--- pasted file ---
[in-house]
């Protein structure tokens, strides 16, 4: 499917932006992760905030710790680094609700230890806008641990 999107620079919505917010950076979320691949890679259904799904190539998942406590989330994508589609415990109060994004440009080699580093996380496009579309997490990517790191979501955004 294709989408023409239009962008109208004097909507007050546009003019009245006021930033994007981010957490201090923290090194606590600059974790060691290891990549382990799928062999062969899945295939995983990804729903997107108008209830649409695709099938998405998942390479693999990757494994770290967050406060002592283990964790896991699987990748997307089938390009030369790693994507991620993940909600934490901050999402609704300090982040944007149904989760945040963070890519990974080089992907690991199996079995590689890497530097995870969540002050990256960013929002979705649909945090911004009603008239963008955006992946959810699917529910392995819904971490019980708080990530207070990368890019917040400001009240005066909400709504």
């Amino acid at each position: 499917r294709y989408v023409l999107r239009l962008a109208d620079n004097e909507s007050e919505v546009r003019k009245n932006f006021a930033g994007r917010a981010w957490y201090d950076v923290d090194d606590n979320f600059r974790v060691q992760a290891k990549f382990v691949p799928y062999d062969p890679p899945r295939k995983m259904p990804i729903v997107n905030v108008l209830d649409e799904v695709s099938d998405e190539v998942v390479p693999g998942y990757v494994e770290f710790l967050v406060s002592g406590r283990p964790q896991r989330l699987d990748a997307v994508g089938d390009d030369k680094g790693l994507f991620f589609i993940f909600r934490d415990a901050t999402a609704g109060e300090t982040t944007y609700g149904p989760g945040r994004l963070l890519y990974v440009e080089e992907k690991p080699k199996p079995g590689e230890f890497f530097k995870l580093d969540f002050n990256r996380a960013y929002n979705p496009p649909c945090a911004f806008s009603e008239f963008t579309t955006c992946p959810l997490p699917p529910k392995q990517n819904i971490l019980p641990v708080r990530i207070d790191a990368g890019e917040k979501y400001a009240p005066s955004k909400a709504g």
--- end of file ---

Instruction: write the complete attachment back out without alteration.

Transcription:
[in-house]
């Protein structure tokens, strides 16, 4: 499917932006992760905030710790680094609700230890806008641990 999107620079919505917010950076979320691949890679259904799904190539998942406590989330994508589609415990109060994004440009080699580093996380496009579309997490990517790191979501955004 294709989408023409239009962008109208004097909507007050546009003019009245006021930033994007981010957490201090923290090194606590600059974790060691290891990549382990799928062999062969899945295939995983990804729903997107108008209830649409695709099938998405998942390479693999990757494994770290967050406060002592283990964790896991699987990748997307089938390009030369790693994507991620993940909600934490901050999402609704300090982040944007149904989760945040963070890519990974080089992907690991199996079995590689890497530097995870969540002050990256960013929002979705649909945090911004009603008239963008955006992946959810699917529910392995819904971490019980708080990530207070990368890019917040400001009240005066909400709504």
């Amino acid at each position: 499917r294709y989408v023409l999107r239009l962008a109208d620079n004097e909507s007050e919505v546009r003019k009245n932006f006021a930033g994007r917010a981010w957490y201090d950076v923290d090194d606590n979320f600059r974790v060691q992760a290891k990549f382990v691949p799928y062999d062969p890679p899945r295939k995983m259904p990804i729903v997107n905030v108008l209830d649409e799904v695709s099938d998405e190539v998942v390479p693999g998942y990757v494994e770290f710790l967050v406060s002592g406590r283990p964790q896991r989330l699987d990748a997307v994508g089938d390009d030369k680094g790693l994507f991620f589609i993940f909600r934490d415990a901050t999402a609704g109060e300090t982040t944007y609700g149904p989760g945040r994004l963070l890519y990974v440009e080089e992907k690991p080699k199996p079995g590689e230890f890497f530097k995870l580093d969540f002050n990256r996380a960013y929002n979705p496009p649909c945090a911004f806008s009603e008239f963008t579309t955006c992946p959810l997490p699917p529910k392995q990517n819904i971490l019980p641990v708080r990530i207070d790191a990368g890019e917040k979501y400001a009240p005066s955004k909400a709504g």